For Bowser’s team, the success was built on the aggregate of all the deals done across the city resulting in just shy of 1.4 million square feet of leasing.
“2019 was a rewarding year in many ways,” Bowser said, noting that the team added Brooks Brown as a new partner and team leader. “We also worked on some large high-impact transactions and transformative projects in the District including The Wharf, Terrell Place, 1201 New York and 815 Connecticut, among others.”
Lubar noted there was much to be proud of in the last six months, but notable deals included the renewal of the contract for Volkswagen which resulted in nearly 1 million square feet of transactions across the country, a 590,000-square-foot deal for WeWork within D.C. Metro, and a sizable deal for consulting firm ICF.
“At 200,000 square feet, ICF [signing in Reston Station] was the single-largest deal I did,” Lubar said. “They have been a 20-year client of mine and this was the second headquarters deal we’ve done for them in the last 15 years.”
With all that’s happening in the world, JLL has placed a special emphasis right now on staying connected.
“We are working in new ways and redoubling our efforts to remain well-informed and prepared for what lies ahead,” Bowser said. “We are listening and learning as much as possible as we’re going through this current environment to maintain our competitive edge in the market.”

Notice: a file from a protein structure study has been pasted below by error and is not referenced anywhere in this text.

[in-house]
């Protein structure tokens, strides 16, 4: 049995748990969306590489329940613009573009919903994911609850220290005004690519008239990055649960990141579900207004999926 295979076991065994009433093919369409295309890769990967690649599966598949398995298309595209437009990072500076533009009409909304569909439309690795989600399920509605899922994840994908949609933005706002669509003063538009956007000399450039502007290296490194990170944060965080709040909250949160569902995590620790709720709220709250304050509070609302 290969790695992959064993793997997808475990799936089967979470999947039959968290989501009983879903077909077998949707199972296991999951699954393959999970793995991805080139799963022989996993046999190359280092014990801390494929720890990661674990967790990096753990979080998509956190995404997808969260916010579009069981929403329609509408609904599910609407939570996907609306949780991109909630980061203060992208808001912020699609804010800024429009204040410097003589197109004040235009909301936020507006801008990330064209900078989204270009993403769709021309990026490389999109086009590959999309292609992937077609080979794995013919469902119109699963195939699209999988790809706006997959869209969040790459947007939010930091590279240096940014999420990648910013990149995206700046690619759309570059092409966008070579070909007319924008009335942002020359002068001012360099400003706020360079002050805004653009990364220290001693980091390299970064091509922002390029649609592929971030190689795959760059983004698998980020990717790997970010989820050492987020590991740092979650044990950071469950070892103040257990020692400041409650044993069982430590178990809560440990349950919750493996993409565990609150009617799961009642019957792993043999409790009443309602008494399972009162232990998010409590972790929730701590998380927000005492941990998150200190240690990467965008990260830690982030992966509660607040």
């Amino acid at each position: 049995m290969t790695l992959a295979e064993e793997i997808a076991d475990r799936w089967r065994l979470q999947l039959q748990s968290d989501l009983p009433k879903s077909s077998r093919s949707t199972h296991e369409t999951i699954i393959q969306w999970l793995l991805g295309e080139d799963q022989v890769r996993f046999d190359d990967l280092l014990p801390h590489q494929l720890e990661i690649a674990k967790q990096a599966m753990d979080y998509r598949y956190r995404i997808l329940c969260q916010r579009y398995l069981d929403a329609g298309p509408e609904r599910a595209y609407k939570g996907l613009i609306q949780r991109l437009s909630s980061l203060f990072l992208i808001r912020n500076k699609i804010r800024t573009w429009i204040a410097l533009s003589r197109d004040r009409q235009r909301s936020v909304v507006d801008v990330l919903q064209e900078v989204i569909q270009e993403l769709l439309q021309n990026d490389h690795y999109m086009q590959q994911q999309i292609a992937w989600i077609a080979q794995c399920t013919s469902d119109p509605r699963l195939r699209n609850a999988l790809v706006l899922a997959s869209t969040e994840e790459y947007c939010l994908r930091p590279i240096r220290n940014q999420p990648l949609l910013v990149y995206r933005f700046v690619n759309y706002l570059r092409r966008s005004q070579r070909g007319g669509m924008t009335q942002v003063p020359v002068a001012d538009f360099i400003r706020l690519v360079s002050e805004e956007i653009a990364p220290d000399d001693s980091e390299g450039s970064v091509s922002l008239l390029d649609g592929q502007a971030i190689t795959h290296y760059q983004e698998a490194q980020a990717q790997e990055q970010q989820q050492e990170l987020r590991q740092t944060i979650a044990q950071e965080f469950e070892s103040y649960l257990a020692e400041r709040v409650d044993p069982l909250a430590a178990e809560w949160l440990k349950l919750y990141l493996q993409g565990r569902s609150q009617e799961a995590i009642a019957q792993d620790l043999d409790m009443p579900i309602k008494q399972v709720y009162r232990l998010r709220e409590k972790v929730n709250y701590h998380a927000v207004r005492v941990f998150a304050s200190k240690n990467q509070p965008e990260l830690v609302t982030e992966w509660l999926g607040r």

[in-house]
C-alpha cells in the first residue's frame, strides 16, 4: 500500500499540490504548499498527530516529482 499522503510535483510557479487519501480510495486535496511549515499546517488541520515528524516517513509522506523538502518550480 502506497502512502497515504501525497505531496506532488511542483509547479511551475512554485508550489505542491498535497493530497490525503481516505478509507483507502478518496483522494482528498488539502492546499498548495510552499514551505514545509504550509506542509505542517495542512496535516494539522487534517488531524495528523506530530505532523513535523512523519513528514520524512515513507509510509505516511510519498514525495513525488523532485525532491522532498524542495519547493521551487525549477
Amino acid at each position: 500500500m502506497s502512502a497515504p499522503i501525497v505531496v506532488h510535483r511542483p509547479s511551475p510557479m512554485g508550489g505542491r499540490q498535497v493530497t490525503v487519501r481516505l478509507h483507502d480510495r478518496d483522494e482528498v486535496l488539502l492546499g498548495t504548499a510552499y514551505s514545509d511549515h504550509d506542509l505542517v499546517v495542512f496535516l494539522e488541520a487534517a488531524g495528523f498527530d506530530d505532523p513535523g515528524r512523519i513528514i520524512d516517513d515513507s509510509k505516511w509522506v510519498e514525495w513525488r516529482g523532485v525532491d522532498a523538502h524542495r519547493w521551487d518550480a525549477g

For Lubar, he’s applying lessons learned from past crises like the dot-com bust and the Great Recession.
“We’ll be deploying strategies we used then to right size, reevaluate needs, reduce costs and discover some new things we’ve never done before,” he said.—K.L.
Principal at Lerner Enterprise; Principal Owner of the Washington Nationals
It’d be easy enough for Mark Lerner to earn his place on any D.C. power players list after bringing the city its first baseball championship in decades last year.
The Washington Nationals, which Lerner took control of from his father in 2018, defeated the Houston Astros to clinch the first Major League Baseball championship in the franchise’s history since it moved to D.C. in 2005.